The Festival of Model Tramways, is Europe's premier event for the model tram enthusiast.
The 2002 Festival was held on Saturday & Sunday 27th & 28th July at the Museum of Transport, Boyle Street, Cheetham Hill, Manchester.
Click here for List of Exhibitors at the Festival.
The Festival this year returned to the Manchester Museum of Transport, housed in the former bus garage extension to Queens Road depot, Manchester's first electric tram depot.
A Preston Open Top 4-wheeler from Terry Russell and a Works car by Vernon Cunningham were both 7mm scale entries in the models competition.
Entering the main hall, in front of a large horse bus, visitors first saw John Prentice's display, marking 50 year's since London Transport's last tram. Alongside was the models competition, this year's winner being Merv Spencer's Rotterdam car in O gauge.
Turning towards the main block of stands one's eye was caught by Anthony Sibert's "Liverpool Penny Return", 3/4" scale, automatic points and trolley reversers and with hand painted backscene. When the sun caught the layout it formed an even more impressive introduction to the show. Behind "Penny Return" was Vernon Cunningham's "Tramwick", now sporting a model of Leeds tower wagon 2, whose realistic "matchboard" sides were in fact drawn on, by computer of course.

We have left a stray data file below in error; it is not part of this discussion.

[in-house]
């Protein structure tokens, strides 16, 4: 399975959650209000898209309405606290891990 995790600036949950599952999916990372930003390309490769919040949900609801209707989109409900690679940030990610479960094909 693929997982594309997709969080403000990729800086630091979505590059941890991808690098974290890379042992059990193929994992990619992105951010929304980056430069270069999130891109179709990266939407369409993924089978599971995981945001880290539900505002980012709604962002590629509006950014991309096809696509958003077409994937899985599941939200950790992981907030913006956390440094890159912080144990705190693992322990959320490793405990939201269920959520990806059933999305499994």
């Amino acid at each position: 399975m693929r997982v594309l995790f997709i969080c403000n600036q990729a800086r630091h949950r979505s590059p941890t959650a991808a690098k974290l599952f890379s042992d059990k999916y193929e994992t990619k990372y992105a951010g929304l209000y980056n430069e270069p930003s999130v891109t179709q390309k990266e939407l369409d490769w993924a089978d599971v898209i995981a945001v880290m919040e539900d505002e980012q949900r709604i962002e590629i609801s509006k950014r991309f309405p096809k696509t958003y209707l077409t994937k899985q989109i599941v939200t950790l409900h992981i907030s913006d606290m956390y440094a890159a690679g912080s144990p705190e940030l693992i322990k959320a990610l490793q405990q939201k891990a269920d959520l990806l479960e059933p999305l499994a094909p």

The atmospheric "Tramwick" in 7mm scale by Vernon Cunningham with London E1 1025 and a bus bound for Oxford.
Trade stands excepted, the next along was Ernie Mitchell's 00 scale "Bispham", representing the Fleetwood Tramroad, and on which several familiar low-relief building models appeared, well disguised as seaside hotels. This model also featured a great length of standard Blackpool Tramroad fencing, cunningly adapted from standard Ratio.
Continuing down the hall, one couldn't miss the Manchester Model Railway group's end-to-end line with depot in 5/8" scale, a Manchester peculiarity blamed on (or should I say "credited to") George Oakley. Cars of many systems ran on a track supported on a heavily-engineered galvanised steel frame. The reason why one couldn't miss this one was like "Penny Return" it covered the whole width of the hall.
The next working model was "Blackpool Tramways". Like its smaller counterpart "Bispham", this 7mm scale layout conveyed the atmosphere of the Blackpool end of the Tramroad delightfully. However Alan Catlow, its creator, tells me it is not popular with the Blackpool tourist people on account of the model of the end of a sewage pipe discharging onto the beach!